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Mark C. Murphy (2006). Natural Law in Jurisprudence and Politics.

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  1.  53
    Practical Reason and Legality: Instrumental Political Authority Without Exclusion.Anthony R. Reeves - 2015 - Law and Philosophy 34 (3):257-298.
    In a morally non-ideal legal system, how can law bind its subjects? How can the fact of a norm’s legality make it the case that practical reason is bound by that norm? Moreover, in such circumstances, what is the extent and character of law’s bindingness? I defend here an answer to these questions. I present a non-ideal theory of legality’s ability to produce binding reasons for action. It is not a descriptive account of law and its claims, it is a (...)
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    Sources of Law Are Not Legal Norms.Fábio Perin Shecaira - 2015 - Ratio Juris 28 (1):15-30.
    Anglo-American authors have paid little attention to a subtle distinction that has important jurisprudential implications. It is the distinction between sources of law and the legal norms which can be derived from sources by means of interpretation. The distinction might also be rendered as a threefold one, separating sources of law from legal norms and both of these from that which mediates their relation, namely, methods of legal interpretation. This paper intends to state the “source-norm” distinction clearly and to give (...)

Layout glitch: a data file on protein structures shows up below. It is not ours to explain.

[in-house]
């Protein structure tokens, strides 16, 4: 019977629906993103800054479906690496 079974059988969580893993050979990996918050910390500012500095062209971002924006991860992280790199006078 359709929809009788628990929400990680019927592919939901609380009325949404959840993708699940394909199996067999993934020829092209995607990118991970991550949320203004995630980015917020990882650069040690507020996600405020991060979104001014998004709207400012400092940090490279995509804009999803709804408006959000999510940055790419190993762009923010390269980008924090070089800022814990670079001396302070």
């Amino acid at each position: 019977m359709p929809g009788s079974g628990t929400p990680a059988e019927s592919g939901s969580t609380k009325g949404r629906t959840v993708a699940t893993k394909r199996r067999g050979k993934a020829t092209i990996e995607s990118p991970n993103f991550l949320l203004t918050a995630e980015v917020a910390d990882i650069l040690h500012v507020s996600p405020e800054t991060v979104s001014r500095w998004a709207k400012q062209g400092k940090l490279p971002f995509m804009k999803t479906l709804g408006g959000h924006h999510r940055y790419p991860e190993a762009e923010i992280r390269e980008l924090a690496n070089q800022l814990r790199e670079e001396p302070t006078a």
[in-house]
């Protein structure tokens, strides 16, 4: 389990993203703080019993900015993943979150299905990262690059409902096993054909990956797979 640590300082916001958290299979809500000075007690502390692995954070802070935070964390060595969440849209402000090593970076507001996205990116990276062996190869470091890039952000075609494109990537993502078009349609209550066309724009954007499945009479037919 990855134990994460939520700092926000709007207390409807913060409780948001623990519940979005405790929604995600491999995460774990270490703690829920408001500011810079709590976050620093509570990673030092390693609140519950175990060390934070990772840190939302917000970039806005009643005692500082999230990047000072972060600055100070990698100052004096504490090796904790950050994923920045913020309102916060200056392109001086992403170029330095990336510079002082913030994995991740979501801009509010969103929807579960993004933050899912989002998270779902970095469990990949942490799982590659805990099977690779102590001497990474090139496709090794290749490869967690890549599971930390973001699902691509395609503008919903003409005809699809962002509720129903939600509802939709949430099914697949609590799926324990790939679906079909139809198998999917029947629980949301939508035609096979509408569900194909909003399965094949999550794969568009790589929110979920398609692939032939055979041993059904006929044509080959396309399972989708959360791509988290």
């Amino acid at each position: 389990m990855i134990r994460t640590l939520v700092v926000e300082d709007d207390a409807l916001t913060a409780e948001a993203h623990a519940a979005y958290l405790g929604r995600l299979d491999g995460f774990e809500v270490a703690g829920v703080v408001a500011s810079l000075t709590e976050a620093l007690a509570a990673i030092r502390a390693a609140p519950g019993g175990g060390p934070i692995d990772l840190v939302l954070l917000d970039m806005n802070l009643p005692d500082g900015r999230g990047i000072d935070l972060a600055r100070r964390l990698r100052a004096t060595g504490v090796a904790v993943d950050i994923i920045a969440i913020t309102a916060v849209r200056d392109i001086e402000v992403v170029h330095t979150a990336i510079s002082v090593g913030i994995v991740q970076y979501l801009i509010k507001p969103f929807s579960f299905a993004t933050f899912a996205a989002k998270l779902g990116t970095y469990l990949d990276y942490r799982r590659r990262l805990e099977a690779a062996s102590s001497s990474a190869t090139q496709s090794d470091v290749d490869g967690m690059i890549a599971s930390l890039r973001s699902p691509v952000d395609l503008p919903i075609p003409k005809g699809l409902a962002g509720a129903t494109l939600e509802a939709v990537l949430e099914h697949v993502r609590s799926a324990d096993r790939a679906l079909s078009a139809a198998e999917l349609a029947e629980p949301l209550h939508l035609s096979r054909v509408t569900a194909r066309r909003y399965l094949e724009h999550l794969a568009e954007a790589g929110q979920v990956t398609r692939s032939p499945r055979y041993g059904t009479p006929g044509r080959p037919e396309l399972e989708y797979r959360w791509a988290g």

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  3. What Can a Medieval Friar Teach Us About the Internet? Deriving Criteria of Justice for Cyberlaw From Thomist Natural Law Theory.Brandt Dainow - 2013 - Philosophy and Technology 26 (4):459-476.
    This paper applies a very traditional position within Natural Law Theory to Cyberspace. I shall first justify a Natural Law approach to Cyberspace by exploring the difficulties raised by the Internet to traditional principles of jurisprudence and the difficulties this presents for a Positive Law Theory account of legislation of Cyberspace. This will focus on issues relating to geography. I shall then explicate the paradigm of Natural Law accounts, the Treatise on Law, by Thomas Aquinas. From this account will emerge (...)
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  4.  50
    Was Ellen Wronged?Stephen P. Garvey - 2013 - Criminal Law and Philosophy 7 (2):185-216.
    Imagine a citizen (call her Ellen) engages in conduct the state says is a crime, for example, money laundering. Imagine too that the state of which Ellen is a citizen has decided to make money laundering a crime. Does the state wrong Ellen when it punishes her for money laundering? It depends on what you think about the authority of the criminal law. Most criminal law scholars would probably say that the criminal law as such has no authority. Whatever authority (...)
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